University of Oulu

Stefan Wagner, Daniel Méndez Fernández, Michael Felderer, Antonio Vetrò, Marcos Kalinowski, Roel Wieringa, Dietmar Pfahl, Tayana Conte, Marie-Therese Christiansson, Desmond Greer, Casper Lassenius, Tomi Männistö, Maleknaz Nayebi, Markku Oivo, Birgit Penzenstadler, Rafael Prikladnicki, Guenther Ruhe, André Schekelmann, Sagar Sen, Rodrigo Spínola, Ahmed Tuzcu, Jose Luis De La Vara, and Dietmar Winkler. 2019. Status Quo in Requirements Engineering: A Theory and a Global Family of Surveys. ACM Trans. Softw. Eng. Methodol. 28, 2, Article 9 (February 2019), 48 pages. DOI:

Status quo in requirements engineering : a theory and a global family of surveys

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Author: Wagner, Stefan1; Méndez Fernández, Daniel2; Felderer, Michael3,4;
Organizations: 1University of Stuttgart, Stuttgart, Germany
2Technical University of Munich, Garching, Germany
3University of Innsbruck
4Blekinge Institute of Technology, Karlskrona, Sweden
5Nexa Center for Internet 8 Society, DAUIN, Politecnico di Torino, Torino, Italy
6Pontifical Catholic University of Rio de Janeiro, Rio de Janeiro, Brazil
7University of Twente, Enschede, The Netherlands
8University of Tartu, Tartu, Estonia
9Universidade Federal do Amazonas, Manaus, Brazil
10Karlstad University, Karlstad, Sweden
11Queen’s University, Belfas, UK
12Aalto University
13SimulaMet, Oslo, Norway
14University of Helsinki, Helsinki, Finland
15University of Calgary, Calgary, Canada
16University of Oulu, Oulu, Finland
17California State University, Long Beach, USA
18Pontifícia Universidade Católica do Rio Grande do Sul, Porto Alegre, Brazil
19Hochschule Niederrhein, Krefeld, Germany
20Simula, Fornebu, Norway
21Salvador University - UNIFACS, Salvador, Brazil GmbH, Munich, Germany
23Carlos III University of Madrid, Madrid, Spain
24Technische Universität Wien, CDL-SQI, Vienna, Austria
Format: article
Version: accepted version
Access: open
Online Access: PDF Full Text (PDF, 3.2 MB)
Persistent link:
Language: English
Published: Association for Computing Machinery, 2019
Publish Date: 2019-06-06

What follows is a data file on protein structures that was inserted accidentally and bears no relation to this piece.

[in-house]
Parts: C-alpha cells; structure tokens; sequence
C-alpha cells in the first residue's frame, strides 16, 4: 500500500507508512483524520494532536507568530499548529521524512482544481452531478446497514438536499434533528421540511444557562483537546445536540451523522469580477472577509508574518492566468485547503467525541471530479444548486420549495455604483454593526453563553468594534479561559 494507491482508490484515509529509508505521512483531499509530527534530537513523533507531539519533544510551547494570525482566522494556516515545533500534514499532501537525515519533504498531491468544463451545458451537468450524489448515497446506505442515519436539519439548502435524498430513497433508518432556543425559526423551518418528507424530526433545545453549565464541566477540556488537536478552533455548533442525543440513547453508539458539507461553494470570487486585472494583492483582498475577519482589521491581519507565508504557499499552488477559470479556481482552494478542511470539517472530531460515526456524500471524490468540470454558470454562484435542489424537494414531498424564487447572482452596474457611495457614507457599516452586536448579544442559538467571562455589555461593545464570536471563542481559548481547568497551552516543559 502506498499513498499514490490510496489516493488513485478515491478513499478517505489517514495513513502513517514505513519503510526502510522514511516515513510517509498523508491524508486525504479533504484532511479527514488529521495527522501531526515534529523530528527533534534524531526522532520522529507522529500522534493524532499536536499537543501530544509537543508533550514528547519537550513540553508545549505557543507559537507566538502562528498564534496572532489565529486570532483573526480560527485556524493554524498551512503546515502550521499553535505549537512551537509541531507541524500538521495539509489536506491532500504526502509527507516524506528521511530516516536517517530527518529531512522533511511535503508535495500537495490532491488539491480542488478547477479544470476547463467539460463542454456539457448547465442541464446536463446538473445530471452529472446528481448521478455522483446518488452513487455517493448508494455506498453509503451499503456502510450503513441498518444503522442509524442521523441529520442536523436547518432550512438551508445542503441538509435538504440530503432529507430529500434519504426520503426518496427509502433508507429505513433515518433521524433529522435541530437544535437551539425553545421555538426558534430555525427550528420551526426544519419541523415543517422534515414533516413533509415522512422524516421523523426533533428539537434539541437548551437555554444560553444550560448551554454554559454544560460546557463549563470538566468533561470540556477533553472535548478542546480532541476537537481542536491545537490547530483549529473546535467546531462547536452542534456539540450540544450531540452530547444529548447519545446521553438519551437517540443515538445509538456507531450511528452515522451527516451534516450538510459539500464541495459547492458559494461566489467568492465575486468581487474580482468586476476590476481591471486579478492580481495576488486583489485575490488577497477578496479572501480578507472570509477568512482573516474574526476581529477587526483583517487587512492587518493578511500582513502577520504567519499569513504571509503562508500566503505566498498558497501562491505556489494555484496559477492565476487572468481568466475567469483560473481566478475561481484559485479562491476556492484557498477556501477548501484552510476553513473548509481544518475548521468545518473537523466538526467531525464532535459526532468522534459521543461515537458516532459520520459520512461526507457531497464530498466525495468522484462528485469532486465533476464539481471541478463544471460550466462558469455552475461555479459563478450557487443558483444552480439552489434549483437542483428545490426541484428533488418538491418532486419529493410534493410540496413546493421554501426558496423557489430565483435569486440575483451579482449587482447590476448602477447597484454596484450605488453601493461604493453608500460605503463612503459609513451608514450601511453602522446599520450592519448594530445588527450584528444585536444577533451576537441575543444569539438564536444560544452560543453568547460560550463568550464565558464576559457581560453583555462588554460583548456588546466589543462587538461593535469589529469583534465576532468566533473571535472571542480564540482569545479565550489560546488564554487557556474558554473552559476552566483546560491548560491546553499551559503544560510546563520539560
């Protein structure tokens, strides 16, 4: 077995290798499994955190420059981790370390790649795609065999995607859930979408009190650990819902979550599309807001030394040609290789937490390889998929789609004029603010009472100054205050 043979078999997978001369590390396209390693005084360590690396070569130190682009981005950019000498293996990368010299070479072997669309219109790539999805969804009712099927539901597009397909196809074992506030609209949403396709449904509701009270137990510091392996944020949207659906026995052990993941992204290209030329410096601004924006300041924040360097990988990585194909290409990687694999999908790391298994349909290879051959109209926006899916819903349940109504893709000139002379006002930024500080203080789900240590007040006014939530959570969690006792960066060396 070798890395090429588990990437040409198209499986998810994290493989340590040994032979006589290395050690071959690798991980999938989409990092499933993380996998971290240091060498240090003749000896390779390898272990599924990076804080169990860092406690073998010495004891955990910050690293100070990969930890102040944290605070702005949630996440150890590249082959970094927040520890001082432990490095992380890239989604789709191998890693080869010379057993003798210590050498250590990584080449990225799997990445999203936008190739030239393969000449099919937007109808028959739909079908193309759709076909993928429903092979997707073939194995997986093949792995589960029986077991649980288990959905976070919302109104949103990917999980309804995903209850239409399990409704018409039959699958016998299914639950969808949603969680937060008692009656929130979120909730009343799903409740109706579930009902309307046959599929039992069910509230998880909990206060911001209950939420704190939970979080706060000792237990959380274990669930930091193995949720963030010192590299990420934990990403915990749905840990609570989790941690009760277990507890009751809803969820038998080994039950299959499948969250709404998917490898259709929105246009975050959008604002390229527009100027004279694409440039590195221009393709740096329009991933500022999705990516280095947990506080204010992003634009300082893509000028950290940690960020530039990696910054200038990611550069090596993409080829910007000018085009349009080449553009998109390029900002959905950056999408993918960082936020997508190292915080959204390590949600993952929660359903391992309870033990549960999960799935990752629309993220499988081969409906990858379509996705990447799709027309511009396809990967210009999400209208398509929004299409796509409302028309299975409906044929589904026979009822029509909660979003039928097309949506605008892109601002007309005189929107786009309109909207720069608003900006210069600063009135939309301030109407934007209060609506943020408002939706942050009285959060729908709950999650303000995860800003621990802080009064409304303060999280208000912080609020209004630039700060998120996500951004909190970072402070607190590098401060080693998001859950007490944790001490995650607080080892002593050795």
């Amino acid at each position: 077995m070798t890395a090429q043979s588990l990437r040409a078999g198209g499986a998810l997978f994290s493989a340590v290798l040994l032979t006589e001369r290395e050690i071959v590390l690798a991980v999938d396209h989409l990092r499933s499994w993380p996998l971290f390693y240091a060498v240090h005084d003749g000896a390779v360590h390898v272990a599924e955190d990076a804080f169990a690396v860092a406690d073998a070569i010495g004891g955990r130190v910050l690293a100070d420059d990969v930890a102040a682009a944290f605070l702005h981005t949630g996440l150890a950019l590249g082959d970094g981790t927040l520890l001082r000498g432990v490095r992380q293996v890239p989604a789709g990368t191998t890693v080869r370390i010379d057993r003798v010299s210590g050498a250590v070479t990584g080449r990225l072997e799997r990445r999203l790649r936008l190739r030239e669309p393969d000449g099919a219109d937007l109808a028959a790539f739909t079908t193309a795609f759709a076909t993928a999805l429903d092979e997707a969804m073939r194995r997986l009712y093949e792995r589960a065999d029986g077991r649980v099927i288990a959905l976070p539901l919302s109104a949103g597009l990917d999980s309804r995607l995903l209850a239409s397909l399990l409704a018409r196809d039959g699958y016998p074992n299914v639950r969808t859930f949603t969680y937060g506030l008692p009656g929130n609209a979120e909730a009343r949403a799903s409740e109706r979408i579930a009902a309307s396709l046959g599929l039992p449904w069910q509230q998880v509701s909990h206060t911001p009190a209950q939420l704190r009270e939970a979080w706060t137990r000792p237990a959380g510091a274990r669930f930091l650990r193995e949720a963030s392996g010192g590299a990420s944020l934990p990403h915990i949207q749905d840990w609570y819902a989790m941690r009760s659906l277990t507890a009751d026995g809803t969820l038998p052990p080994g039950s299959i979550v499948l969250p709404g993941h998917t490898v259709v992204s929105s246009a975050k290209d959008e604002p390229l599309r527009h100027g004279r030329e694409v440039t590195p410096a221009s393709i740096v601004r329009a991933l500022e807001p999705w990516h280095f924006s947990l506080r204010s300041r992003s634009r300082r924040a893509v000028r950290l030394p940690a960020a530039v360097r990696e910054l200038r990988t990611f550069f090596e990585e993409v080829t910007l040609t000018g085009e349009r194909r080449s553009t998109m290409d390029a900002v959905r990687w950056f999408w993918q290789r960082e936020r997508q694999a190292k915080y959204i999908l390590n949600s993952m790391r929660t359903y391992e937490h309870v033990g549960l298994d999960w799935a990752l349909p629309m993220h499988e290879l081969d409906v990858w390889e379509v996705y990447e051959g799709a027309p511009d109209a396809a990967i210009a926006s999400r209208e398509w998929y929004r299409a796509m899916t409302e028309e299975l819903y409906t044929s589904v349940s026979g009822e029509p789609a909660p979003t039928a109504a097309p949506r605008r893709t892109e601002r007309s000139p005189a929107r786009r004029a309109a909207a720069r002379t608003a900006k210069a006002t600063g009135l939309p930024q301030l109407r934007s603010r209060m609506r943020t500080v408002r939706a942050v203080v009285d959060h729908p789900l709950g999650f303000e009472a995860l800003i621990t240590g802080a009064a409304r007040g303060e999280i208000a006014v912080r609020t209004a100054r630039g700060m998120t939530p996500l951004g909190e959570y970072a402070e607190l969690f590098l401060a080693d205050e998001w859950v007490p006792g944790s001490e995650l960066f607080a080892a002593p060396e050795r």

Requirements Engineering (RE) has established itself as a software engineering discipline over the past decades. While researchers have been investigating the RE discipline with a plethora of empirical studies, attempts to systematically derive an empirical theory in context of the RE discipline have just recently been started. However, such a theory is needed if we are to define and motivate guidance in performing high quality RE research and practice. We aim at providing an empirical and externally valid foundation for a theory of RE practice, which helps software engineers establish effective and efficient RE processes in a problem-driven manner. We designed a survey instrument and an engineer-focused theory that was first piloted in Germany and, after making substantial modifications, has now been replicated in 10 countries worldwide. We have a theory in the form of a set of propositions inferred from our experiences and available studies, as well as the results from our pilot study in Germany. We evaluate the propositions with bootstrapped confidence intervals and derive potential explanations for the propositions. In this article, we report on the design of the family of surveys, its underlying theory, and the full results obtained from the replication studies conducted in 10 countries with participants from 228 organisations. Our results represent a substantial step forward towards developing an empirical theory of RE practice. The results reveal, for example, that there are no strong differences between organisations in different countries and regions, that interviews, facilitated meetings and prototyping are the most used elicitation techniques, that requirements are often documented textually, that traces between requirements and code or design documents are common, that requirements specifications themselves are rarely changed and that requirements engineering (process) improvement endeavours are mostly internally driven. Our study establishes a theory that can be used as starting point for many further studies for more detailed investigations. Practitioners can use the results as theory-supported guidance on selecting suitable RE methods and techniques.

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Series: ACM transactions on software engineering and methodology
ISSN: 1049-331X
ISSN-E: 1557-7392
ISSN-L: 1049-331X
Volume: 28
Issue: 2
Article number: 9
DOI: 10.1145/3306607
Type of Publication: A1 Journal article – refereed
Field of Science: 113 Computer and information sciences
Funding: Tayana Conte is supported by CNPq (311494/2017-0). Dietmar Pfahl was supported by the institutional research grant IUT20-55 of the Estonian Research Council. Rafael Prikladnicki is partially funded by Fapergs (process 17/2551-0001205-4) and CNPq. For the work of Dietmar Winkler, the financial support by the Austrian Federal Ministry of Science, Research and Economy and the National Foundation for Research, Technology and Development is gratefully acknowledged.
Copyright information: © 2019 Copyright held by the owner/author(s). Publication rights licensed to ACM. This is the author's version of the work. It is posted here for your personal use. Not for redistribution. The definitive Version of Record was published in ACM Transactions on Software Engineering and Methodology, Vol. 28, No. 2,